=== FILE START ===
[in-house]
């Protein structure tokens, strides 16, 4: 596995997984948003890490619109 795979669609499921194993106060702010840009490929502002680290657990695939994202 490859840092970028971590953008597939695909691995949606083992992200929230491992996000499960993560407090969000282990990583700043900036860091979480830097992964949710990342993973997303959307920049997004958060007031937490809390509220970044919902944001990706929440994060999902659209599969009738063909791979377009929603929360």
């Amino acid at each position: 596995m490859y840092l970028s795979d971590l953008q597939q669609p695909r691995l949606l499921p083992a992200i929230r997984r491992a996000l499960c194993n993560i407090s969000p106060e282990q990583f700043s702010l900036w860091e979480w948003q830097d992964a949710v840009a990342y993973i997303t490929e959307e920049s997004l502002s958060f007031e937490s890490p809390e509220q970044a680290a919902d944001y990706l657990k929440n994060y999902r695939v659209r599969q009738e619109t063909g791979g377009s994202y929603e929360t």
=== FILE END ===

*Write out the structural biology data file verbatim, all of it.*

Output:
[in-house]
């Protein structure tokens, strides 16, 4: 596995997984948003890490619109 795979669609499921194993106060702010840009490929502002680290657990695939994202 490859840092970028971590953008597939695909691995949606083992992200929230491992996000499960993560407090969000282990990583700043900036860091979480830097992964949710990342993973997303959307920049997004958060007031937490809390509220970044919902944001990706929440994060999902659209599969009738063909791979377009929603929360």
């Amino acid at each position: 596995m490859y840092l970028s795979d971590l953008q597939q669609p695909r691995l949606l499921p083992a992200i929230r997984r491992a996000l499960c194993n993560i407090s969000p106060e282990q990583f700043s702010l900036w860091e979480w948003q830097d992964a949710v840009a990342y993973i997303t490929e959307e920049s997004l502002s958060f007031e937490s890490p809390e509220q970044a680290a919902d944001y990706l657990k929440n994060y999902r695939v659209r599969q009738e619109t063909g791979g377009s994202y929603e929360t």